Book Review: The House of Silk

Author: Anthony Horowitz
Read between: Christmas Holidays 2015
Number of pages: 389 with a bonus review by author at back of book
Format: Paperback
Published: 11th September 2014
ISBN: 1409157245
Publisher: Orion Paperback
Rating: 

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After reading Moriarty and enjoying it so much over the Christmas break I knew Horowitz had a previous novel called, ‘The House of Silk’ and ordered it before I even finished Moriarty. I was expecting the same banter language echoing the Doyle’s classic style and as a reader I was not disappointed. When I put it down I found myself thinking about what could happen, what was going to happen next?

“Horowitz has captured Holmes Heaven” – THE TIMES

Synopsis: Set in London, November 1890 in the amerce of winter. Sherlock Holmes and Doctor Watson are enjoying tea by the fire when an agitated gentleman arrives unannounced at 221B Baker Street. He begs Holmes for help, telling the unnerving story of a scar-faced man with piercing eyes who has stalked him in recent week. Holmes and Watson find themselves drawn into a series of puzzling and sinister events, stretching from gas-lit streets of London to the criminal underworld of Boston and the mysterious, ‘House of Silk’.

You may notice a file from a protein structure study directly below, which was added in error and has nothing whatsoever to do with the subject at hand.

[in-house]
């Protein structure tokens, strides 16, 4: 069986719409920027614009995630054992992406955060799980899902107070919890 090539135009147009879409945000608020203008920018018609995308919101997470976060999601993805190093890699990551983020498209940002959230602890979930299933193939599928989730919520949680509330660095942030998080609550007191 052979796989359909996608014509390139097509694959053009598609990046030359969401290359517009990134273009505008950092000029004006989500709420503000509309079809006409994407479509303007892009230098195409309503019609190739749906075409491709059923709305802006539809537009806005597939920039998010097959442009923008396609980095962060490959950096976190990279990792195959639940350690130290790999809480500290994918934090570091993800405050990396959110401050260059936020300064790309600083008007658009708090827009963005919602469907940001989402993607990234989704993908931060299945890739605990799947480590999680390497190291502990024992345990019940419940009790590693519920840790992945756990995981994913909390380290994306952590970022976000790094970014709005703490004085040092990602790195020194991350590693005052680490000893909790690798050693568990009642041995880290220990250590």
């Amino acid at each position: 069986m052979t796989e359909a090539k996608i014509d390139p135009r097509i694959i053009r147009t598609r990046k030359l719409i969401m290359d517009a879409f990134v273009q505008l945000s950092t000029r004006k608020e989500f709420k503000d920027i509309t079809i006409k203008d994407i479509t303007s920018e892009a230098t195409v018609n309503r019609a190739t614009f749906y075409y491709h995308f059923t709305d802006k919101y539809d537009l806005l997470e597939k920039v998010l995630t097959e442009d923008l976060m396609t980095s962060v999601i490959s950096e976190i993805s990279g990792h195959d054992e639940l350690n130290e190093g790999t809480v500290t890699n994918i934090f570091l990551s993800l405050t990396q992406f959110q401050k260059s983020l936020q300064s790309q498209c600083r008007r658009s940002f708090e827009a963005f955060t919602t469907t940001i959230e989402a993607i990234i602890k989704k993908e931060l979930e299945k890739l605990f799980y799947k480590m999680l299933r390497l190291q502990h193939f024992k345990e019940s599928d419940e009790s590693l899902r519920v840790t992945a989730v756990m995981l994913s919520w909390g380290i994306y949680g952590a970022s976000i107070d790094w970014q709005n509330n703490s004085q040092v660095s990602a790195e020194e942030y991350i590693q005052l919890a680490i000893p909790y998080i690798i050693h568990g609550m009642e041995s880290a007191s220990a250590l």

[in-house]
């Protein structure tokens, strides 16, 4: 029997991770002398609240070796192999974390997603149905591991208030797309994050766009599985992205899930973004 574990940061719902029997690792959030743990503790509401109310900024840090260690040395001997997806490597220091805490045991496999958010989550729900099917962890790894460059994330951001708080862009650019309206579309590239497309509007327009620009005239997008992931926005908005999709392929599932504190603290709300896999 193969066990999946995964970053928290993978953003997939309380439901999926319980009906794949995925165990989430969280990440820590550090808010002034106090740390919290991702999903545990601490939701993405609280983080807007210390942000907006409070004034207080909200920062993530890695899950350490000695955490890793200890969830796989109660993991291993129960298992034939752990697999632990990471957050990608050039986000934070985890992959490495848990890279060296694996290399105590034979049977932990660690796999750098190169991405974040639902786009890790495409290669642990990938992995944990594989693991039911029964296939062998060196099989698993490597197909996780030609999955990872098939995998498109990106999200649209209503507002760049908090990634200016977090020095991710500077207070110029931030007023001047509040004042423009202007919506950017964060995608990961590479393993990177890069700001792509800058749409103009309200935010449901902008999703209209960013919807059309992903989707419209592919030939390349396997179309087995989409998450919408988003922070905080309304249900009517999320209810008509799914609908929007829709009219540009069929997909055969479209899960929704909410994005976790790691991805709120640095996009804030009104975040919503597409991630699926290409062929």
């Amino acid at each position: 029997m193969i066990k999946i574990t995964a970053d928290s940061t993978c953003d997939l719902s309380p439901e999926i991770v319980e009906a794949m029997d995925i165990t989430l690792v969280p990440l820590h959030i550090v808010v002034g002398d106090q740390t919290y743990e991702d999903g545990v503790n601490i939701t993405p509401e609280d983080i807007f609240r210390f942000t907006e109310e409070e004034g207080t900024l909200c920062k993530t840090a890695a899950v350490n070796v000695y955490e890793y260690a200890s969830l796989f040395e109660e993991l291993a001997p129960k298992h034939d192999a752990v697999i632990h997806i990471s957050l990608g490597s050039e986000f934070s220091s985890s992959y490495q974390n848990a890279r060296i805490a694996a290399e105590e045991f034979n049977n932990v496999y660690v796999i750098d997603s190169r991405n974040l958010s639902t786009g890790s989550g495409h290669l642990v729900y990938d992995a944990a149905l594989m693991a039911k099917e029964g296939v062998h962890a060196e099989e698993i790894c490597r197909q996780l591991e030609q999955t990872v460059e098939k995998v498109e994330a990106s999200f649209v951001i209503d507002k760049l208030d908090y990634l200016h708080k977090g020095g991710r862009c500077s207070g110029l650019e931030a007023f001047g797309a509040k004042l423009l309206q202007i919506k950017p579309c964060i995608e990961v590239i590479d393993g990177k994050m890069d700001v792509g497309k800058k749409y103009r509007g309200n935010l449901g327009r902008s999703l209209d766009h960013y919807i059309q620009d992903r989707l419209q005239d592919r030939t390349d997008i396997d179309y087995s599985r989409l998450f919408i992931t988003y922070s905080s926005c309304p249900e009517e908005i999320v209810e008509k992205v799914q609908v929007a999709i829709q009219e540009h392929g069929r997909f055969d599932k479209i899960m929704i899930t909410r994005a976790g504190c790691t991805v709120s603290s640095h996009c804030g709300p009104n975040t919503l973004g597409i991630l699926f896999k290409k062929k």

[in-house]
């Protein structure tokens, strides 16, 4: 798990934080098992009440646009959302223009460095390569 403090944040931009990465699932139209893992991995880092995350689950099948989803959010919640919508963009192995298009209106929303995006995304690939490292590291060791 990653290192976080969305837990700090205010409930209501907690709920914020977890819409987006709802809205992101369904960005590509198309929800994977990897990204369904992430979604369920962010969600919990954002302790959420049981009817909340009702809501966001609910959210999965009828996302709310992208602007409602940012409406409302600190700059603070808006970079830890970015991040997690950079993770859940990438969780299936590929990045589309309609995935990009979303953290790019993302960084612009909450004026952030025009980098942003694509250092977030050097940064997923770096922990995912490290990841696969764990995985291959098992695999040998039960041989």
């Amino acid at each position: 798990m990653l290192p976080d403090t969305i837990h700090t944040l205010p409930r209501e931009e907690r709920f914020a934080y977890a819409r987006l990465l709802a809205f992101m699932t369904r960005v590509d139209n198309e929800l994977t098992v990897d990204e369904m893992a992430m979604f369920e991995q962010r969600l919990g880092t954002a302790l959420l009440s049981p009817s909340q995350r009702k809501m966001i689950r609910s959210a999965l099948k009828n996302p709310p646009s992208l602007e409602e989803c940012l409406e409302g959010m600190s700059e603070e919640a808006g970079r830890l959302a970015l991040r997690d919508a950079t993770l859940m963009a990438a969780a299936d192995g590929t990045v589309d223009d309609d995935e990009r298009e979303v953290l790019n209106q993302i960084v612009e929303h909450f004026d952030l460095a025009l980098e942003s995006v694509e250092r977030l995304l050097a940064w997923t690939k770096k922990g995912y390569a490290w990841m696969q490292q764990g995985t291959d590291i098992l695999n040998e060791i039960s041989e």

Review: Having come off the back of Moriarty Book I was sucked straight into this world. It is impressive to feel it is not a Doyle classic because the language Horowitz’s uses is so authentic. This is more of the classic style I would say Sherlockian fans are use to with Watson as the narrator. The classic characters are there. Sherlock, Watson, Lestrade, Mrs Hudson and Brother Mycroft. Horowitz keeps the relationship between each character true.

The plot is well written with many twists and turns. There is a good balance of fast pace chases and masterful criminal thinking. The story has many layers of mysterious set in the victorian era. One of the main difference is the take on the Irregulars. They are not portrayed as the cheeky, street-gang but are pitied for their poverty and the harshness of their lives wrapped in with the ‘House of Silk’.

The ‘House of Silk’ turns out to be a gentleman’s club abusing children. It is well hidden and when revealed is a shock. I think it is a story that Doyle could not write but the modern author could. I was shocked as a reader this was the outcome as we were believed it was an all boys school where the teachers wanted what was best for their students. The way the truth is uncovered is well written and a good adventure.

Even though I read this second, it has a place on my bookcase. Its a good read, if you wish to order ‘House of Silk click here as we all know, ‘The Game is Afoot!’.

© Chris Bird Photography 2016

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